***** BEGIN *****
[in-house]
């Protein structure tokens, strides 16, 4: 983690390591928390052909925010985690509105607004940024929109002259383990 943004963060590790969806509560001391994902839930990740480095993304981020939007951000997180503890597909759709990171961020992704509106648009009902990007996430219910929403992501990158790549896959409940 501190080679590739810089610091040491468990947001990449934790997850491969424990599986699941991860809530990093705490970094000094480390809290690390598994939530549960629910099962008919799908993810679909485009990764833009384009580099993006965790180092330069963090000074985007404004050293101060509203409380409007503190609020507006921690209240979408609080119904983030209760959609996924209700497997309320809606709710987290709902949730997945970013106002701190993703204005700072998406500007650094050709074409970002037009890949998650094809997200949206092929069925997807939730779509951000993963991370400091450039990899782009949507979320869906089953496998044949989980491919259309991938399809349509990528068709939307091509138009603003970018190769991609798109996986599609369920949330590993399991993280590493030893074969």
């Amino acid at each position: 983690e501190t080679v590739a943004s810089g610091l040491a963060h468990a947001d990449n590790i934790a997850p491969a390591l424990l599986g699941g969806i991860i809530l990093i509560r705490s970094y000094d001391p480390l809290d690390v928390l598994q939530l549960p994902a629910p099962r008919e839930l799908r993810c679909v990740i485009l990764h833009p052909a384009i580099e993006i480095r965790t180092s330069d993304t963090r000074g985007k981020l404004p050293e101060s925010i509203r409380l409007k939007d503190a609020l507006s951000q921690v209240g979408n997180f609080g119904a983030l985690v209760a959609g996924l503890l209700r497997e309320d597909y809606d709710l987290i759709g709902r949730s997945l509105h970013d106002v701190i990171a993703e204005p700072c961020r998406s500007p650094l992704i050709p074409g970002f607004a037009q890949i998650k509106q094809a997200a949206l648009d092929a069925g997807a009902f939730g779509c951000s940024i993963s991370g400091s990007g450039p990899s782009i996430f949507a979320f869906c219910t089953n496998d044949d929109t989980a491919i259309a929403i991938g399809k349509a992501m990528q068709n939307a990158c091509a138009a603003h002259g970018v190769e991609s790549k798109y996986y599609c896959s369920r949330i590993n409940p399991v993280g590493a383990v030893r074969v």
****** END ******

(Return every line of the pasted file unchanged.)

[in-house]
């Protein structure tokens, strides 16, 4: 983690390591928390052909925010985690509105607004940024929109002259383990 943004963060590790969806509560001391994902839930990740480095993304981020939007951000997180503890597909759709990171961020992704509106648009009902990007996430219910929403992501990158790549896959409940 501190080679590739810089610091040491468990947001990449934790997850491969424990599986699941991860809530990093705490970094000094480390809290690390598994939530549960629910099962008919799908993810679909485009990764833009384009580099993006965790180092330069963090000074985007404004050293101060509203409380409007503190609020507006921690209240979408609080119904983030209760959609996924209700497997309320809606709710987290709902949730997945970013106002701190993703204005700072998406500007650094050709074409970002037009890949998650094809997200949206092929069925997807939730779509951000993963991370400091450039990899782009949507979320869906089953496998044949989980491919259309991938399809349509990528068709939307091509138009603003970018190769991609798109996986599609369920949330590993399991993280590493030893074969």
């Amino acid at each position: 983690e501190t080679v590739a943004s810089g610091l040491a963060h468990a947001d990449n590790i934790a997850p491969a390591l424990l599986g699941g969806i991860i809530l990093i509560r705490s970094y000094d001391p480390l809290d690390v928390l598994q939530l549960p994902a629910p099962r008919e839930l799908r993810c679909v990740i485009l990764h833009p052909a384009i580099e993006i480095r965790t180092s330069d993304t963090r000074g985007k981020l404004p050293e101060s925010i509203r409380l409007k939007d503190a609020l507006s951000q921690v209240g979408n997180f609080g119904a983030l985690v209760a959609g996924l503890l209700r497997e309320d597909y809606d709710l987290i759709g709902r949730s997945l509105h970013d106002v701190i990171a993703e204005p700072c961020r998406s500007p650094l992704i050709p074409g970002f607004a037009q890949i998650k509106q094809a997200a949206l648009d092929a069925g997807a009902f939730g779509c951000s940024i993963s991370g400091s990007g450039p990899s782009i996430f949507a979320f869906c219910t089953n496998d044949d929109t989980a491919i259309a929403i991938g399809k349509a992501m990528q068709n939307a990158c091509a138009a603003h002259g970018v190769e991609s790549k798109y996986y599609c896959s369920r949330i590993n409940p399991v993280g590493a383990v030893r074969v």